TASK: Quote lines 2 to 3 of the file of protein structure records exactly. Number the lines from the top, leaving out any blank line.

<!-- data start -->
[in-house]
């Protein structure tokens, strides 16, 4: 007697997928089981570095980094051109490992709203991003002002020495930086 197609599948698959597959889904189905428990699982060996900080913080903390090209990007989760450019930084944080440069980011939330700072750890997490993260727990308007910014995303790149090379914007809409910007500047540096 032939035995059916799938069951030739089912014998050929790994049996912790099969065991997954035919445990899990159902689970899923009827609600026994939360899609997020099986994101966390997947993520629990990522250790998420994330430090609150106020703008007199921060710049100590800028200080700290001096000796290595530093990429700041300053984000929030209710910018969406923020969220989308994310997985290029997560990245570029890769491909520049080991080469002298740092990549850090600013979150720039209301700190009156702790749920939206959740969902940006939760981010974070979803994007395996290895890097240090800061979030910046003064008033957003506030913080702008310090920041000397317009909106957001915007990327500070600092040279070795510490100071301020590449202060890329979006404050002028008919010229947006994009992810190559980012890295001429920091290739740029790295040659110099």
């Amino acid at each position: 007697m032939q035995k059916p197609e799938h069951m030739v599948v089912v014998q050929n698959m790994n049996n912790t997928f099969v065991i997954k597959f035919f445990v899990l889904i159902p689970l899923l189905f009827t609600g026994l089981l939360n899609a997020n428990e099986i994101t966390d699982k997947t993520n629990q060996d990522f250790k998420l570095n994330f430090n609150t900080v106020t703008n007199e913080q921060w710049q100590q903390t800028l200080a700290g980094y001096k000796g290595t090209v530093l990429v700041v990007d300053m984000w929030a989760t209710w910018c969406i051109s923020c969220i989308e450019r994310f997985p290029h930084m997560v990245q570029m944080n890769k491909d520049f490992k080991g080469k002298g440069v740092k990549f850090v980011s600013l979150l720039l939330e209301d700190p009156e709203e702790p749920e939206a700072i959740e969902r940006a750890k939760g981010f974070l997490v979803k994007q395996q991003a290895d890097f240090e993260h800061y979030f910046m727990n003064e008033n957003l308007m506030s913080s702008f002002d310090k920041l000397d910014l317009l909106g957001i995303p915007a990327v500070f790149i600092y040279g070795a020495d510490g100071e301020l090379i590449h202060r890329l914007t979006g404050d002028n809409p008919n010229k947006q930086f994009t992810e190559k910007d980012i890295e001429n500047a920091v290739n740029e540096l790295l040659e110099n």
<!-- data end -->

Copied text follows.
């Protein structure tokens, strides 16, 4: 007697997928089981570095980094051109490992709203991003002002020495930086 197609599948698959597959889904189905428990699982060996900080913080903390090209990007989760450019930084944080440069980011939330700072750890997490993260727990308007910014995303790149090379914007809409910007500047540096 032939035995059916799938069951030739089912014998050929790994049996912790099969065991997954035919445990899990159902689970899923009827609600026994939360899609997020099986994101966390997947993520629990990522250790998420994330430090609150106020703008007199921060710049100590800028200080700290001096000796290595530093990429700041300053984000929030209710910018969406923020969220989308994310997985290029997560990245570029890769491909520049080991080469002298740092990549850090600013979150720039209301700190009156702790749920939206959740969902940006939760981010974070979803994007395996290895890097240090800061979030910046003064008033957003506030913080702008310090920041000397317009909106957001915007990327500070600092040279070795510490100071301020590449202060890329979006404050002028008919010229947006994009992810190559980012890295001429920091290739740029790295040659110099």
């Amino acid at each position: 007697m032939q035995k059916p197609e799938h069951m030739v599948v089912v014998q050929n698959m790994n049996n912790t997928f099969v065991i997954k597959f035919f445990v899990l889904i159902p689970l899923l189905f009827t609600g026994l089981l939360n899609a997020n428990e099986i994101t966390d699982k997947t993520n629990q060996d990522f250790k998420l570095n994330f430090n609150t900080v106020t703008n007199e913080q921060w710049q100590q903390t800028l200080a700290g980094y001096k000796g290595t090209v530093l990429v700041v990007d300053m984000w929030a989760t209710w910018c969406i051109s923020c969220i989308e450019r994310f997985p290029h930084m997560v990245q570029m944080n890769k491909d520049f490992k080991g080469k002298g440069v740092k990549f850090v980011s600013l979150l720039l939330e209301d700190p009156e709203e702790p749920e939206a700072i959740e969902r940006a750890k939760g981010f974070l997490v979803k994007q395996q991003a290895d890097f240090e993260h800061y979030f910046m727990n003064e008033n957003l308007m506030s913080s702008f002002d310090k920041l000397d910014l317009l909106g957001i995303p915007a990327v500070f790149i600092y040279g070795a020495d510490g100071e301020l090379i590449h202060r890329l914007t979006g404050d002028n809409p008919n010229k947006q930086f994009t992810e190559k910007d980012i890295e001429n500047a920091v290739n740029e540096l790295l040659e110099n």